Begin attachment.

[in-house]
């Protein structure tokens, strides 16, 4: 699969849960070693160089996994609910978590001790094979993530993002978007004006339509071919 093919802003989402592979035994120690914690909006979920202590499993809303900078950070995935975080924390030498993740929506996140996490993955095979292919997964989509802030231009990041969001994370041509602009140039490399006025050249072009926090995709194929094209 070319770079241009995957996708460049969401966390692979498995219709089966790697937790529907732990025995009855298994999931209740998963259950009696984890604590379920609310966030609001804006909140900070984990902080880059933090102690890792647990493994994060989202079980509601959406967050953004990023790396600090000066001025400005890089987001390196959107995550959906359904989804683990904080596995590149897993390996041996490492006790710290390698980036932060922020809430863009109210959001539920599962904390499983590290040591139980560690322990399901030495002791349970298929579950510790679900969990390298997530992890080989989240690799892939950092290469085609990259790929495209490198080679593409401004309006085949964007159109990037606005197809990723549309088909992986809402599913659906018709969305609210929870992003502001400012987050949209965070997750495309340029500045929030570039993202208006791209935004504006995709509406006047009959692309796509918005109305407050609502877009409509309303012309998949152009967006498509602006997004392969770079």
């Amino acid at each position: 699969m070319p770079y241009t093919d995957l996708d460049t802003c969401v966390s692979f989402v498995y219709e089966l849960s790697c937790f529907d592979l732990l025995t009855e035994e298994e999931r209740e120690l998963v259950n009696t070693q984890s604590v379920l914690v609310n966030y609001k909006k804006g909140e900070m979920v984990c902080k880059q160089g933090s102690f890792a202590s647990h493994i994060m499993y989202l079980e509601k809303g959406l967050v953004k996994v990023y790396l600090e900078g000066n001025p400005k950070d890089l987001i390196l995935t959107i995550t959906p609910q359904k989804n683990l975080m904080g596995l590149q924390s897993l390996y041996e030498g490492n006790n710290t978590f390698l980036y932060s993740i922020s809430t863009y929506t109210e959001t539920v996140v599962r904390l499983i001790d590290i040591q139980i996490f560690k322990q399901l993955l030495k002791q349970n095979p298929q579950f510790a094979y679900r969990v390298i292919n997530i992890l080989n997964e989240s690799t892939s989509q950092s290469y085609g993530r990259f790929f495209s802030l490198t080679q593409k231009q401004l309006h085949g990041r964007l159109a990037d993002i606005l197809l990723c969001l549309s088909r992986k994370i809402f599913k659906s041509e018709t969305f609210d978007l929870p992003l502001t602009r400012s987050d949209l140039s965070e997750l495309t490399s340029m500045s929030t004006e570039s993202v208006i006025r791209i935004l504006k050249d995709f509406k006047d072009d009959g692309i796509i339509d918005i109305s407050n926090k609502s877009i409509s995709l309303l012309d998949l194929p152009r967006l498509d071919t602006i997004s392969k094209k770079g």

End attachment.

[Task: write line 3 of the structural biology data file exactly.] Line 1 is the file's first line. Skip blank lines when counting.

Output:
């Amino acid at each position: 699969m070319p770079y241009t093919d995957l996708d460049t802003c969401v966390s692979f989402v498995y219709e089966l849960s790697c937790f529907d592979l732990l025995t009855e035994e298994e999931r209740e120690l998963v259950n009696t070693q984890s604590v379920l914690v609310n966030y609001k909006k804006g909140e900070m979920v984990c902080k880059q160089g933090s102690f890792a202590s647990h493994i994060m499993y989202l079980e509601k809303g959406l967050v953004k996994v990023y790396l600090e900078g000066n001025p400005k950070d890089l987001i390196l995935t959107i995550t959906p609910q359904k989804n683990l975080m904080g596995l590149q924390s897993l390996y041996e030498g490492n006790n710290t978590f390698l980036y932060s993740i922020s809430t863009y929506t109210e959001t539920v996140v599962r904390l499983i001790d590290i040591q139980i996490f560690k322990q399901l993955l030495k002791q349970n095979p298929q579950f510790a094979y679900r969990v390298i292919n997530i992890l080989n997964e989240s690799t892939s989509q950092s290469y085609g993530r990259f790929f495209s802030l490198t080679q593409k231009q401004l309006h085949g990041r964007l159109a990037d993002i606005l197809l990723c969001l549309s088909r992986k994370i809402f599913k659906s041509e018709t969305f609210d978007l929870p992003l502001t602009r400012s987050d949209l140039s965070e997750l495309t490399s340029m500045s929030t004006e570039s993202v208006i006025r791209i935004l504006k050249d995709f509406k006047d072009d009959g692309i796509i339509d918005i109305s407050n926090k609502s877009i409509s995709l309303l012309d998949l194929p152009r967006l498509d071919t602006i997004s392969k094209k770079g």